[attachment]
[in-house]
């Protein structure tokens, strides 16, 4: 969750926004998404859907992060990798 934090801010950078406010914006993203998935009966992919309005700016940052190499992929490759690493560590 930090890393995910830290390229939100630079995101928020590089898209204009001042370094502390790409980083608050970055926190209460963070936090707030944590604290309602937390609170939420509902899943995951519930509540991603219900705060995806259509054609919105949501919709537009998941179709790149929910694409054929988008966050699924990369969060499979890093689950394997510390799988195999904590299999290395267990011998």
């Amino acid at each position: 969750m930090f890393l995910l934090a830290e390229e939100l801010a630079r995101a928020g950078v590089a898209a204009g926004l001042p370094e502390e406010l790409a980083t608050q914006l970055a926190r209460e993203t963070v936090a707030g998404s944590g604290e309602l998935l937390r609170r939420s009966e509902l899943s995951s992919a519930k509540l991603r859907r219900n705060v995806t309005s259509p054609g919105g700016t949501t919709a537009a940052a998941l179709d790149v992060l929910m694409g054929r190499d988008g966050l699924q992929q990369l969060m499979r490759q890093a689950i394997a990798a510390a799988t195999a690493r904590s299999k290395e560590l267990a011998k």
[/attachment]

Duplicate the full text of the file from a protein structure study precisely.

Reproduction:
[in-house]
């Protein structure tokens, strides 16, 4: 969750926004998404859907992060990798 934090801010950078406010914006993203998935009966992919309005700016940052190499992929490759690493560590 930090890393995910830290390229939100630079995101928020590089898209204009001042370094502390790409980083608050970055926190209460963070936090707030944590604290309602937390609170939420509902899943995951519930509540991603219900705060995806259509054609919105949501919709537009998941179709790149929910694409054929988008966050699924990369969060499979890093689950394997510390799988195999904590299999290395267990011998």
């Amino acid at each position: 969750m930090f890393l995910l934090a830290e390229e939100l801010a630079r995101a928020g950078v590089a898209a204009g926004l001042p370094e502390e406010l790409a980083t608050q914006l970055a926190r209460e993203t963070v936090a707030g998404s944590g604290e309602l998935l937390r609170r939420s009966e509902l899943s995951s992919a519930k509540l991603r859907r219900n705060v995806t309005s259509p054609g919105g700016t949501t919709a537009a940052a998941l179709d790149v992060l929910m694409g054929r190499d988008g966050l699924q992929q990369l969060m499979r490759q890093a689950i394997a990798a510390a799988t195999a690493r904590s299999k290395e560590l267990a011998k």